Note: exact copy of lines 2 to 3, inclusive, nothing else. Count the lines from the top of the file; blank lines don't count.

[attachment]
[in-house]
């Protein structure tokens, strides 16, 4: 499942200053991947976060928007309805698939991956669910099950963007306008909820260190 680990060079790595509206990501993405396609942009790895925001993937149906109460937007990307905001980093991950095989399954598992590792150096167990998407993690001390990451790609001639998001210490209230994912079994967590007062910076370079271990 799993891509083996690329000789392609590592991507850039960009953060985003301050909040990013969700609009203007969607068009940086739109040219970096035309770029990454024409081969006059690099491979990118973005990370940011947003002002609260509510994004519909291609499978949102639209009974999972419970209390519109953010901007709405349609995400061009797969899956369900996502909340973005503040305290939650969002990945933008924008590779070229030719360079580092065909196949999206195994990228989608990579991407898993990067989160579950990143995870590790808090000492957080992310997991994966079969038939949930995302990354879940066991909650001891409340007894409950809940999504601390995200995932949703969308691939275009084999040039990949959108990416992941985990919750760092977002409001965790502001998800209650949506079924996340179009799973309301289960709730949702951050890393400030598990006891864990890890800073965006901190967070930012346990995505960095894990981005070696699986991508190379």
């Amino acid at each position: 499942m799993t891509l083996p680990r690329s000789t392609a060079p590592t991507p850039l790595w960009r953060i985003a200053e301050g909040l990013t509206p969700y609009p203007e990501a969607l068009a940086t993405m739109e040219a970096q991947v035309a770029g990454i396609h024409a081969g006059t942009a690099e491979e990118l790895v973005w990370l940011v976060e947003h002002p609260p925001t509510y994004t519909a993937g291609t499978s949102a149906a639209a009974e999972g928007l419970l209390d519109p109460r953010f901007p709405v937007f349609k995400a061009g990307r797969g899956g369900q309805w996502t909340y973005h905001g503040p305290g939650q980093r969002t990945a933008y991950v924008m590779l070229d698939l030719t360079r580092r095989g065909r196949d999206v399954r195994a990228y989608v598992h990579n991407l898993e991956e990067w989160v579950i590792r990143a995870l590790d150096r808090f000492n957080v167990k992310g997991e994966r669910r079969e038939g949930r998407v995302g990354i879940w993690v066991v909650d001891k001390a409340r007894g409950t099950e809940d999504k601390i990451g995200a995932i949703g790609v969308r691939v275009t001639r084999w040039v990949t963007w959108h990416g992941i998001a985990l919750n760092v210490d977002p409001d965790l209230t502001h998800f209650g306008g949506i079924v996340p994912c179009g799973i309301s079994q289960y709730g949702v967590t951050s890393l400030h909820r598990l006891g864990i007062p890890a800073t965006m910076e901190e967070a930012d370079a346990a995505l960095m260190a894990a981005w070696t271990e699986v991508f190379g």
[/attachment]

């Protein structure tokens, strides 16, 4: 499942200053991947976060928007309805698939991956669910099950963007306008909820260190 680990060079790595509206990501993405396609942009790895925001993937149906109460937007990307905001980093991950095989399954598992590792150096167990998407993690001390990451790609001639998001210490209230994912079994967590007062910076370079271990 799993891509083996690329000789392609590592991507850039960009953060985003301050909040990013969700609009203007969607068009940086739109040219970096035309770029990454024409081969006059690099491979990118973005990370940011947003002002609260509510994004519909291609499978949102639209009974999972419970209390519109953010901007709405349609995400061009797969899956369900996502909340973005503040305290939650969002990945933008924008590779070229030719360079580092065909196949999206195994990228989608990579991407898993990067989160579950990143995870590790808090000492957080992310997991994966079969038939949930995302990354879940066991909650001891409340007894409950809940999504601390995200995932949703969308691939275009084999040039990949959108990416992941985990919750760092977002409001965790502001998800209650949506079924996340179009799973309301289960709730949702951050890393400030598990006891864990890890800073965006901190967070930012346990995505960095894990981005070696699986991508190379």
């Amino acid at each position: 499942m799993t891509l083996p680990r690329s000789t392609a060079p590592t991507p850039l790595w960009r953060i985003a200053e301050g909040l990013t509206p969700y609009p203007e990501a969607l068009a940086t993405m739109e040219a970096q991947v035309a770029g990454i396609h024409a081969g006059t942009a690099e491979e990118l790895v973005w990370l940011v976060e947003h002002p609260p925001t509510y994004t519909a993937g291609t499978s949102a149906a639209a009974e999972g928007l419970l209390d519109p109460r953010f901007p709405v937007f349609k995400a061009g990307r797969g899956g369900q309805w996502t909340y973005h905001g503040p305290g939650q980093r969002t990945a933008y991950v924008m590779l070229d698939l030719t360079r580092r095989g065909r196949d999206v399954r195994a990228y989608v598992h990579n991407l898993e991956e990067w989160v579950i590792r990143a995870l590790d150096r808090f000492n957080v167990k992310g997991e994966r669910r079969e038939g949930r998407v995302g990354i879940w993690v066991v909650d001891k001390a409340r007894g409950t099950e809940d999504k601390i990451g995200a995932i949703g790609v969308r691939v275009t001639r084999w040039v990949t963007w959108h990416g992941i998001a985990l919750n760092v210490d977002p409001d965790l209230t502001h998800f209650g306008g949506i079924v996340p994912c179009g799973i309301s079994q289960y709730g949702v967590t951050s890393l400030h909820r598990l006891g864990i007062p890890a800073t965006m910076e901190e967070a930012d370079a346990a995505l960095m260190a894990a981005w070696t271990e699986v991508f190379g």